All solar electric panels should have durable connectors on the module. The connectors should be sturdy, and the method of attaching the wire should be simple, yet provide a secure connection. Most modules have sealed junction boxes to protect the connections. Field testing experience shows that PV cells and connections between cells within the module laminate rarely fail. Most problems occur in the module junction box where the interconnections between modules are made. These can often be repaired in the field without replacing the module. Before buying a solar electric panel, look at the junction box and see if it is easy to make the connections. Are the terminals rugged and is there a place to connect bypass diodes? Is the junction box of good quality?
A switch or circuit breaker as part of a combiner box should be installed to isolate the PV array during maintenance. This same recommendation applies to the battery circuit so another switch or circuit breaker is required. Also circuit breakers are normally installed to isolate each load. Fuses are used to protect any current carrying conductor. Fuses and cables in the array circuit should be sized to carry the maximum current that could be produced by short-term "cloud focusing" of the sunlight--up to 1.5 times the short circuit current at 1,000 w/m2 irradiance. Slow-blow fuses or PV breakers are recommended. Only fuses rated for dc current should be used. (Auto-motive fuses should not be used.) All metal in a solar panel array should be grounded to help protect the array against lightning surges, and as an added safety feature for personnel working on the system. The negative conductor on most solar electric systems is also grounded to the same grounding electrode used for the equipment ground. Other disconnect and grounding requirements are given in the National Electrical Code® (NEC). This code is intended to ensure that safe, durable solar electric systems are installed.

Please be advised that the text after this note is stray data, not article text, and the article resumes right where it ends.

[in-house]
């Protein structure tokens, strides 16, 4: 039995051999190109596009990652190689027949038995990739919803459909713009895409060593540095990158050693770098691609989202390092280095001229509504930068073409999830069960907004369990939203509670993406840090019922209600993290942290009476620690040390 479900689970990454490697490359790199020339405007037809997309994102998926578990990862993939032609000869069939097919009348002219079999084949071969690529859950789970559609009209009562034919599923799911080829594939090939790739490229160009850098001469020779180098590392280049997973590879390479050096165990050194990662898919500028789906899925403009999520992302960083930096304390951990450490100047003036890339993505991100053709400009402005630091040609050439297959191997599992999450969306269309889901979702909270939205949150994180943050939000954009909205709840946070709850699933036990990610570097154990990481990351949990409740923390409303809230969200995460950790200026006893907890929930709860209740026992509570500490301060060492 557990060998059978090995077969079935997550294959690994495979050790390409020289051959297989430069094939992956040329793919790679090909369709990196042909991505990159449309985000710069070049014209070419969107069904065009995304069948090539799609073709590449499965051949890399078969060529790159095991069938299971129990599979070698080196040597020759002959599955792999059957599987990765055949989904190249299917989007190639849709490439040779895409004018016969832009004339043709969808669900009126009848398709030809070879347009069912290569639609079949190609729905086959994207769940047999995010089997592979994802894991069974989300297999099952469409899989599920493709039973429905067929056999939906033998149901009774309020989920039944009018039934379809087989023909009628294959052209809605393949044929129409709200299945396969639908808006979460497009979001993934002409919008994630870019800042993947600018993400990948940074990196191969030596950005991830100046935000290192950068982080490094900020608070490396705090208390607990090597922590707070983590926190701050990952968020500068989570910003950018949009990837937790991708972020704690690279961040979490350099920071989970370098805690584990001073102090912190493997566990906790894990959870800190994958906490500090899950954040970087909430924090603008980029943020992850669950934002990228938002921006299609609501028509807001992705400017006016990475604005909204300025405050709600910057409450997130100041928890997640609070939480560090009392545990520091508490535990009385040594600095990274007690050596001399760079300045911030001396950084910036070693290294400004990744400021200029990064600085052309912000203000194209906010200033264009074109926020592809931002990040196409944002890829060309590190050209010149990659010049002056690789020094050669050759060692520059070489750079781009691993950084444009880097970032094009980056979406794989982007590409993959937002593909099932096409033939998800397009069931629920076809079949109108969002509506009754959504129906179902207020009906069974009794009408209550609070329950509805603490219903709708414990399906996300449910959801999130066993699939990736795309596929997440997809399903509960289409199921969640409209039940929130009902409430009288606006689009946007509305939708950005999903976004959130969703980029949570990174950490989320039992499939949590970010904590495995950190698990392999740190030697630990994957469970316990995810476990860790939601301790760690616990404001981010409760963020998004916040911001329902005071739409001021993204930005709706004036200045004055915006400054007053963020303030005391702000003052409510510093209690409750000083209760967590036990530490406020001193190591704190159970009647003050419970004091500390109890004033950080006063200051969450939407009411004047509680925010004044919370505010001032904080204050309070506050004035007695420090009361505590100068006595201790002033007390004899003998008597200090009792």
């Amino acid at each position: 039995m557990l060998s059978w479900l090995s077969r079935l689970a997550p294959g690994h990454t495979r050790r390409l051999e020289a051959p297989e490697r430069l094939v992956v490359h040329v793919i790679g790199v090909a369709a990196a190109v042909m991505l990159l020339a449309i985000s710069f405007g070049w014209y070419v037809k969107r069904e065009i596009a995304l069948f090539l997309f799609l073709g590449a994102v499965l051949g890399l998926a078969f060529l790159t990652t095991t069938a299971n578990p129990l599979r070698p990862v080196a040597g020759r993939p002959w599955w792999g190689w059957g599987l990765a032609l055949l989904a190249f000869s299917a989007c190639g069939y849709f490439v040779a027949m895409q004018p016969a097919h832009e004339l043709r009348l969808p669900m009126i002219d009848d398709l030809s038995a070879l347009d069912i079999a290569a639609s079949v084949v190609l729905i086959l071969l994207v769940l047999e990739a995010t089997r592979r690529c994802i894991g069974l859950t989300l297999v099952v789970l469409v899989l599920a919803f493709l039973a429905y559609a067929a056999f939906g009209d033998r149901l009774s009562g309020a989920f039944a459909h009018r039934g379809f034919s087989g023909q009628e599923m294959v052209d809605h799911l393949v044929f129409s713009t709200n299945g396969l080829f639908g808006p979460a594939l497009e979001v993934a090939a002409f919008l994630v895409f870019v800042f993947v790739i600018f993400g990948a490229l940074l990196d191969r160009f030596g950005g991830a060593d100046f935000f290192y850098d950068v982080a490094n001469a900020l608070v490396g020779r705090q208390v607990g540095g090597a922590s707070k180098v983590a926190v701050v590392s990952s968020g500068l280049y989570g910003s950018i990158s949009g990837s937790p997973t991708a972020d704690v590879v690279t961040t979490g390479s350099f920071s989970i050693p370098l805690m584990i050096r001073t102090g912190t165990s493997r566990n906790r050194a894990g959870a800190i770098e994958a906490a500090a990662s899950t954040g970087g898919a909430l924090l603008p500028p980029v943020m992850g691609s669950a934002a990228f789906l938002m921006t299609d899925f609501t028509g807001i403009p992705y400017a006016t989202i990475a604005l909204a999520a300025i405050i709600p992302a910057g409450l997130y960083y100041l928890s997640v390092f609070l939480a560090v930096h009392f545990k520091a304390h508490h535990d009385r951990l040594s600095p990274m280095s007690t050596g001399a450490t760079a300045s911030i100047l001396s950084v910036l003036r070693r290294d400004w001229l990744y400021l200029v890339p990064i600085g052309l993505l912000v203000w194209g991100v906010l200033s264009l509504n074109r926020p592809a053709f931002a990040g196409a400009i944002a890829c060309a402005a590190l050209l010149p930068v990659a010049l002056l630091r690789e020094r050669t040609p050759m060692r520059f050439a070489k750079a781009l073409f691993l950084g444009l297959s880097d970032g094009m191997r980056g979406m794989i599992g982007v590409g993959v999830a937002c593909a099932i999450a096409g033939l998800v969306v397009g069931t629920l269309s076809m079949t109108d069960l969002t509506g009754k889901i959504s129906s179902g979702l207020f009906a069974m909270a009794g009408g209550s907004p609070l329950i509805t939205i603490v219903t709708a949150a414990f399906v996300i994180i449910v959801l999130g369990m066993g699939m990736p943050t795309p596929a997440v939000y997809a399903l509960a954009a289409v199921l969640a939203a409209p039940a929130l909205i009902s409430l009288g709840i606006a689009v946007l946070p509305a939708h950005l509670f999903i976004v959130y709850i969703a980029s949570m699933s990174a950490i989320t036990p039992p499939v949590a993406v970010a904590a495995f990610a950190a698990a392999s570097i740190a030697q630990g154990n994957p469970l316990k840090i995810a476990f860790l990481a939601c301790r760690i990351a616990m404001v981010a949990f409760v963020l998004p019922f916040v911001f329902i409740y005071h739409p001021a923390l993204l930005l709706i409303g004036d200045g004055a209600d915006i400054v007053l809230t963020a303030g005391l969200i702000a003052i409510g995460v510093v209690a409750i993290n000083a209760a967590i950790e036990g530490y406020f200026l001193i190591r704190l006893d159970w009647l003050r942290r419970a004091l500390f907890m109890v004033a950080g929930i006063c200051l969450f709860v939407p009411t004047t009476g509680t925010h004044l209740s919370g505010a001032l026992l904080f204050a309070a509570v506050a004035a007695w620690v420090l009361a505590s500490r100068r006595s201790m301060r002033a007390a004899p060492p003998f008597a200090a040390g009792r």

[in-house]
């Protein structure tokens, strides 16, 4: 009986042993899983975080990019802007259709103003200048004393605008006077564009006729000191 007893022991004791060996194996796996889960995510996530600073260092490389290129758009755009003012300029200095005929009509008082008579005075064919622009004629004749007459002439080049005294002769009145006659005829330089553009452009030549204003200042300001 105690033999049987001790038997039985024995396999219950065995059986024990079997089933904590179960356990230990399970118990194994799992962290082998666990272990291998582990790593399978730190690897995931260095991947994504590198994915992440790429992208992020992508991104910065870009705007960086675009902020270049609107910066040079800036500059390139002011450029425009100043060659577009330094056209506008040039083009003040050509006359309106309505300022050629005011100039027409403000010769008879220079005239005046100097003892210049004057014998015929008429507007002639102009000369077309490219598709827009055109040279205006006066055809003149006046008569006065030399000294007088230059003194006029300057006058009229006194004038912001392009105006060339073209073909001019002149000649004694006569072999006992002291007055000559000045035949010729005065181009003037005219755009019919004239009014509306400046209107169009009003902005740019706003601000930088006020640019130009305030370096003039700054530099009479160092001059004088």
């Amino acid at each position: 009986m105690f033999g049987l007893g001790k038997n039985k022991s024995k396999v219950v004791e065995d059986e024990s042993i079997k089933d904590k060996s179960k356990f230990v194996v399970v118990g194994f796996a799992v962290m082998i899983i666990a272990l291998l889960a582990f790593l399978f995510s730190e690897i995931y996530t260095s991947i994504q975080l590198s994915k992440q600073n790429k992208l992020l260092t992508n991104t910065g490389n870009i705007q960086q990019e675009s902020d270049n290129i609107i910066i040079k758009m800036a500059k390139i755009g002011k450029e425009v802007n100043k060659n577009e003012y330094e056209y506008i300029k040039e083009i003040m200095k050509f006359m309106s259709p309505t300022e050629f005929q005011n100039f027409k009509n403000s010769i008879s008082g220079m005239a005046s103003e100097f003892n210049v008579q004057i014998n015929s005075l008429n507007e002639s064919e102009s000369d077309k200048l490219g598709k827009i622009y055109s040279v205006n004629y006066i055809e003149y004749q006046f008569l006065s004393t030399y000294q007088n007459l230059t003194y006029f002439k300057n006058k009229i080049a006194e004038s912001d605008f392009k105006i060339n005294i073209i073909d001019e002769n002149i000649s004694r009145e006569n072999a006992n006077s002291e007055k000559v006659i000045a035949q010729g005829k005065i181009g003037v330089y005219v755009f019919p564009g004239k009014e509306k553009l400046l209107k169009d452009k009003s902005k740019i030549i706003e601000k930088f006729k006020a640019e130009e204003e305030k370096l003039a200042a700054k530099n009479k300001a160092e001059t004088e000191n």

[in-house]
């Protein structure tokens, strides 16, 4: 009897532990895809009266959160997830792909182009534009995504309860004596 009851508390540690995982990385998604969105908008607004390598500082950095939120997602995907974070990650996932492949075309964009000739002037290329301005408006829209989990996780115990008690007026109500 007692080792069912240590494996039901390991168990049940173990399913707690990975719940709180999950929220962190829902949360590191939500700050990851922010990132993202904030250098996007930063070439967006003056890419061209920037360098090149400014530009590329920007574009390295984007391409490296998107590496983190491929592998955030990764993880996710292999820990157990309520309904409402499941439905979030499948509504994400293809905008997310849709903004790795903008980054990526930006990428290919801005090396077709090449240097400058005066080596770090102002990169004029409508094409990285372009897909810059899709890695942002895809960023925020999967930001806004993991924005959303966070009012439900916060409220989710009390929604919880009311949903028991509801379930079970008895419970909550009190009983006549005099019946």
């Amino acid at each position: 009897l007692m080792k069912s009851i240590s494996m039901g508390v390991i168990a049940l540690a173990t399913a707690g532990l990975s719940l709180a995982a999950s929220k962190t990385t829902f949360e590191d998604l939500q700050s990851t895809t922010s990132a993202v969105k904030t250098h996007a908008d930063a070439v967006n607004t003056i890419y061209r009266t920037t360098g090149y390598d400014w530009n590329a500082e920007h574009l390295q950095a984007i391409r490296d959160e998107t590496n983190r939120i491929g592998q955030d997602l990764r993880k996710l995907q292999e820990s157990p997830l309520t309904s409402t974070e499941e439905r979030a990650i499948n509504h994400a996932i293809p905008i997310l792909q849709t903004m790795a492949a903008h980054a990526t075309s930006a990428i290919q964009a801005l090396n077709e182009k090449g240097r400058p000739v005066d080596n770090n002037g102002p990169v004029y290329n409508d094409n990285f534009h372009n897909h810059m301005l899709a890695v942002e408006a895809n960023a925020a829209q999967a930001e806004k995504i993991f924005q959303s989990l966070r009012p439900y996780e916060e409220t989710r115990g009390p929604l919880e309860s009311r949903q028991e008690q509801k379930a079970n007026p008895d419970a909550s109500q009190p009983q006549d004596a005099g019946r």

Drawing illustrates the path of the sun over varying season. Remember when selecting a site for your solar panels to a pick a spot that is clear of shade from a minimum of 10AM to 2PM from December 21st (for locations north of the equator). Even a limb from a deciduous tress will substantially reduce your array's power output.
A solar electric panel array can be mounted at a fixed angle from the horizontal or on a sun-tracking mechanism. The preferred azimuth for arrays in the northern hemisphere is true south. The decrease in energy production for off-south arrays roughly follows a cosine function, so if the azimuth of the array is kept to ±20° of true south, annual energy production is not reduced significantly. Some arrays are sited west of south to skew the production toward an afternoon peak load demand. For most locations, a tilt angle near the latitude angle will provide the most energy over a full year. Tilt angles of latitude ±15° will skew energy production toward winter or summer, respectively. For solar data for selected sites, click here (this data doesn't include the optimization of tracking data - just the average, high and lows for panels oriented at the same angle as the latitude of major US cities).